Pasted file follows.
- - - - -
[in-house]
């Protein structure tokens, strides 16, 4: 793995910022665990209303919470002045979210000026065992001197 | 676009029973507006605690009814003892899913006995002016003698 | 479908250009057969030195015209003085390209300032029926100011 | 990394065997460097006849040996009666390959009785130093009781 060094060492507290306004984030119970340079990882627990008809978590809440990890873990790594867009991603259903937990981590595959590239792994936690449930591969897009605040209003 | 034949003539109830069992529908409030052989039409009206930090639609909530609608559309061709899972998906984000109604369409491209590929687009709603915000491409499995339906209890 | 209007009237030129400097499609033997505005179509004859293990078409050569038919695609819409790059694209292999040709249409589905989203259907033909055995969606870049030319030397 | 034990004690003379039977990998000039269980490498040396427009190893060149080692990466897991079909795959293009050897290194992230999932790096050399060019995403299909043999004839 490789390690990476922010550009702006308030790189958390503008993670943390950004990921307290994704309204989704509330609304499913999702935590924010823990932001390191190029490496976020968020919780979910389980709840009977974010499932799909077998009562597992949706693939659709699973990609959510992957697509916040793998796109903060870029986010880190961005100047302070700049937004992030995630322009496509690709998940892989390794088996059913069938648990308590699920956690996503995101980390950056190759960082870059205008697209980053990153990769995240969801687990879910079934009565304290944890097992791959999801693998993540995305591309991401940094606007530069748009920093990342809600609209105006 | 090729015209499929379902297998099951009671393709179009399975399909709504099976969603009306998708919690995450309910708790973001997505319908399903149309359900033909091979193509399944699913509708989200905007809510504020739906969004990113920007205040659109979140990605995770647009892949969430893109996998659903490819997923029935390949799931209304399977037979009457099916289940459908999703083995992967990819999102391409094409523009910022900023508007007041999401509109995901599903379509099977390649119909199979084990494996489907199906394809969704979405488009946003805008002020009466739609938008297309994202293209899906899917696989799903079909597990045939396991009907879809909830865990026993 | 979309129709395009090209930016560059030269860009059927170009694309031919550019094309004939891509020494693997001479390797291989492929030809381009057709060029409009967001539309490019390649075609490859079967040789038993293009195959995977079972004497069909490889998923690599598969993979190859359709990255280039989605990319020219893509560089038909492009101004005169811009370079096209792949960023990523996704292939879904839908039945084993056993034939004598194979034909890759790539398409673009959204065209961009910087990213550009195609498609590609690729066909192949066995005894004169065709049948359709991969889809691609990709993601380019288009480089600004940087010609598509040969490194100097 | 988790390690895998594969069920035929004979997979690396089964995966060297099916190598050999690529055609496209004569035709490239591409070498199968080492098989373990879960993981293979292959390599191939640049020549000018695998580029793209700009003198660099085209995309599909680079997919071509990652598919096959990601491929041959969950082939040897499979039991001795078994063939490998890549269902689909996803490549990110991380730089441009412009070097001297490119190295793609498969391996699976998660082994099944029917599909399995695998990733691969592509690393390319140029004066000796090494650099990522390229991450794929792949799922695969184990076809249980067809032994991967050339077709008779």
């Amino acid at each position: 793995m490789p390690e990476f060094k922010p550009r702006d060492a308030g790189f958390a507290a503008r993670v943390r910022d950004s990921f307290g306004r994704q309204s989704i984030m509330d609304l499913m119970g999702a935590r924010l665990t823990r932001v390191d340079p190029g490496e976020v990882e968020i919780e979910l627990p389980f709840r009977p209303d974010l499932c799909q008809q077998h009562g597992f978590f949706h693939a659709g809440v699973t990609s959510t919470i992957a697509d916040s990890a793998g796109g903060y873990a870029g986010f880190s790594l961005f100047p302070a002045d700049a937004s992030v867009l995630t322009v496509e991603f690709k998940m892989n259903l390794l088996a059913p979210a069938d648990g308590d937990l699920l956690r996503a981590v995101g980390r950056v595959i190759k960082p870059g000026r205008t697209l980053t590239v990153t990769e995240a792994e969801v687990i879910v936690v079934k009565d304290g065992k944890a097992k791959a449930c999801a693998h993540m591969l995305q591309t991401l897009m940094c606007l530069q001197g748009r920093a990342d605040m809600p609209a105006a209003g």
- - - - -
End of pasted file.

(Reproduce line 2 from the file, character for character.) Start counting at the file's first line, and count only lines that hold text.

């Protein structure tokens, strides 16, 4: 793995910022665990209303919470002045979210000026065992001197 | 676009029973507006605690009814003892899913006995002016003698 | 479908250009057969030195015209003085390209300032029926100011 | 990394065997460097006849040996009666390959009785130093009781 060094060492507290306004984030119970340079990882627990008809978590809440990890873990790594867009991603259903937990981590595959590239792994936690449930591969897009605040209003 | 034949003539109830069992529908409030052989039409009206930090639609909530609608559309061709899972998906984000109604369409491209590929687009709603915000491409499995339906209890 | 209007009237030129400097499609033997505005179509004859293990078409050569038919695609819409790059694209292999040709249409589905989203259907033909055995969606870049030319030397 | 034990004690003379039977990998000039269980490498040396427009190893060149080692990466897991079909795959293009050897290194992230999932790096050399060019995403299909043999004839 490789390690990476922010550009702006308030790189958390503008993670943390950004990921307290994704309204989704509330609304499913999702935590924010823990932001390191190029490496976020968020919780979910389980709840009977974010499932799909077998009562597992949706693939659709699973990609959510992957697509916040793998796109903060870029986010880190961005100047302070700049937004992030995630322009496509690709998940892989390794088996059913069938648990308590699920956690996503995101980390950056190759960082870059205008697209980053990153990769995240969801687990879910079934009565304290944890097992791959999801693998993540995305591309991401940094606007530069748009920093990342809600609209105006 | 090729015209499929379902297998099951009671393709179009399975399909709504099976969603009306998708919690995450309910708790973001997505319908399903149309359900033909091979193509399944699913509708989200905007809510504020739906969004990113920007205040659109979140990605995770647009892949969430893109996998659903490819997923029935390949799931209304399977037979009457099916289940459908999703083995992967990819999102391409094409523009910022900023508007007041999401509109995901599903379509099977390649119909199979084990494996489907199906394809969704979405488009946003805008002020009466739609938008297309994202293209899906899917696989799903079909597990045939396991009907879809909830865990026993 | 979309129709395009090209930016560059030269860009059927170009694309031919550019094309004939891509020494693997001479390797291989492929030809381009057709060029409009967001539309490019390649075609490859079967040789038993293009195959995977079972004497069909490889998923690599598969993979190859359709990255280039989605990319020219893509560089038909492009101004005169811009370079096209792949960023990523996704292939879904839908039945084993056993034939004598194979034909890759790539398409673009959204065209961009910087990213550009195609498609590609690729066909192949066995005894004169065709049948359709991969889809691609990709993601380019288009480089600004940087010609598509040969490194100097 | 988790390690895998594969069920035929004979997979690396089964995966060297099916190598050999690529055609496209004569035709490239591409070498199968080492098989373990879960993981293979292959390599191939640049020549000018695998580029793209700009003198660099085209995309599909680079997919071509990652598919096959990601491929041959969950082939040897499979039991001795078994063939490998890549269902689909996803490549990110991380730089441009412009070097001297490119190295793609498969391996699976998660082994099944029917599909399995695998990733691969592509690393390319140029004066000796090494650099990522390229991450794929792949799922695969184990076809249980067809032994991967050339077709008779």